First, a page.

pay as you throw
adj. A fee based on how much garbage a household or business generates; a program that implements such a fee.
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The north has trash issues, too. The EU has cited France and the Netherlands, among others, for failing to comply with landfill rules. A distrust of intrusive regulation has helped to keep Britain close to the bottom of the recycling league. Even so, dumping places are growing scarce. "Within nine years we won't have any holes left," says Sandra Issar of the Local Government Association in London. Her solution: some form of pay-as-you-throw tax that charges householders according to the amount dumped.
—William Underhill, “Finding Gold in Your Trash,” Newsweek, March 05, 2007
Two dozen area communities could be saving money under a program promoted by the state Department of Environmental Protection as a way to reduce the amount of trash hauled to landfills or burned in Wheelabrator's waste-to-energy operation.

Known as "pay as you throw," the program has been around for more than a decade. Residents buy special garbage bags or stickers for their trash barrels so that the more they toss, the more they pay. Conversely, the more they recycle, the more they save.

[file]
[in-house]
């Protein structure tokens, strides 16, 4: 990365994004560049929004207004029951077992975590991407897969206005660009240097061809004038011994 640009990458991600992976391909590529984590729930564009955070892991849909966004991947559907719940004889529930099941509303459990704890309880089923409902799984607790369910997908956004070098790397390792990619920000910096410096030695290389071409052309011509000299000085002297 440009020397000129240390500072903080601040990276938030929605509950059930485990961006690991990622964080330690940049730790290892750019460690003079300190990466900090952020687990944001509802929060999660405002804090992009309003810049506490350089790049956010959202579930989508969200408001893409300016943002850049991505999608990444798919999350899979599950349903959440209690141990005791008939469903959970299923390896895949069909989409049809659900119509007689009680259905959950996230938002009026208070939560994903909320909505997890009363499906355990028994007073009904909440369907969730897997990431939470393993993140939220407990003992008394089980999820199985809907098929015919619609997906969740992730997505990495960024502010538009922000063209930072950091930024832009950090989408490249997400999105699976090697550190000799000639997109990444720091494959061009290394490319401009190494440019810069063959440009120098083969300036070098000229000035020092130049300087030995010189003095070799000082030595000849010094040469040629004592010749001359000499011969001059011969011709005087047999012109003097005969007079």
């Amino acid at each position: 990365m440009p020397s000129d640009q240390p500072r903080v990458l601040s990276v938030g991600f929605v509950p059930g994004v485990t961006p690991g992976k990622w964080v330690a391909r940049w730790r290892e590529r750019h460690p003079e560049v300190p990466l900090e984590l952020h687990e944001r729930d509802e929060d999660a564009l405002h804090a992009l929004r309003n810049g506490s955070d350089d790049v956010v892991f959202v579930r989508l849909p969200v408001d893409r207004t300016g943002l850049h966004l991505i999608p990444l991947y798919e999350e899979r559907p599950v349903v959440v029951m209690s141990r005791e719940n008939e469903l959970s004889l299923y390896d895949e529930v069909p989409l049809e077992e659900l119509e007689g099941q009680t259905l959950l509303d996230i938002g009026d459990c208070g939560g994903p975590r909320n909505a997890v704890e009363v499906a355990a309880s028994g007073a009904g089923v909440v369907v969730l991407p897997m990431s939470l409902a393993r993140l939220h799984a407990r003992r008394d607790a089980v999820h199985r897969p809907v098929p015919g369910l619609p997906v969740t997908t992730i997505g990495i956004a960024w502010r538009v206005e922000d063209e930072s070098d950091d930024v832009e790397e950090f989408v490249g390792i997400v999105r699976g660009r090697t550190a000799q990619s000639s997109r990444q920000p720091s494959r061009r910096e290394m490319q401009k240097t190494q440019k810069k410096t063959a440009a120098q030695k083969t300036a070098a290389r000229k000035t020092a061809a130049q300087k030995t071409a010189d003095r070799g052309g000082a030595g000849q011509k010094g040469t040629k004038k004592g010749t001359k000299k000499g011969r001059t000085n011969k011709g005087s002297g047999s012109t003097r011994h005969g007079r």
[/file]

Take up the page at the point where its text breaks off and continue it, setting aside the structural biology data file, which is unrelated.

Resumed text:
State officials said communities that institute the program find as much as a 35 percent reduction in the amount of trash they ship out.
—Megan Woolhouse, “Burning bucks,” The Boston Globe, February 22, 2007
1988 (earliest)
The U.S. Environmental Protection Agency, under sharp attack for failing to address the nation's garbage woes, is stepping up its efforts to deal with urban waste, the chairman of a new federal panel says. …

He pushed recycling and "pay as you throw" programs to answer some urban garbage woes — two ideas already are being implemented in Seattle.
—Marsha King, “Seattle tells EPA to clean up its act,” The Seattle Times, May 12, 1988
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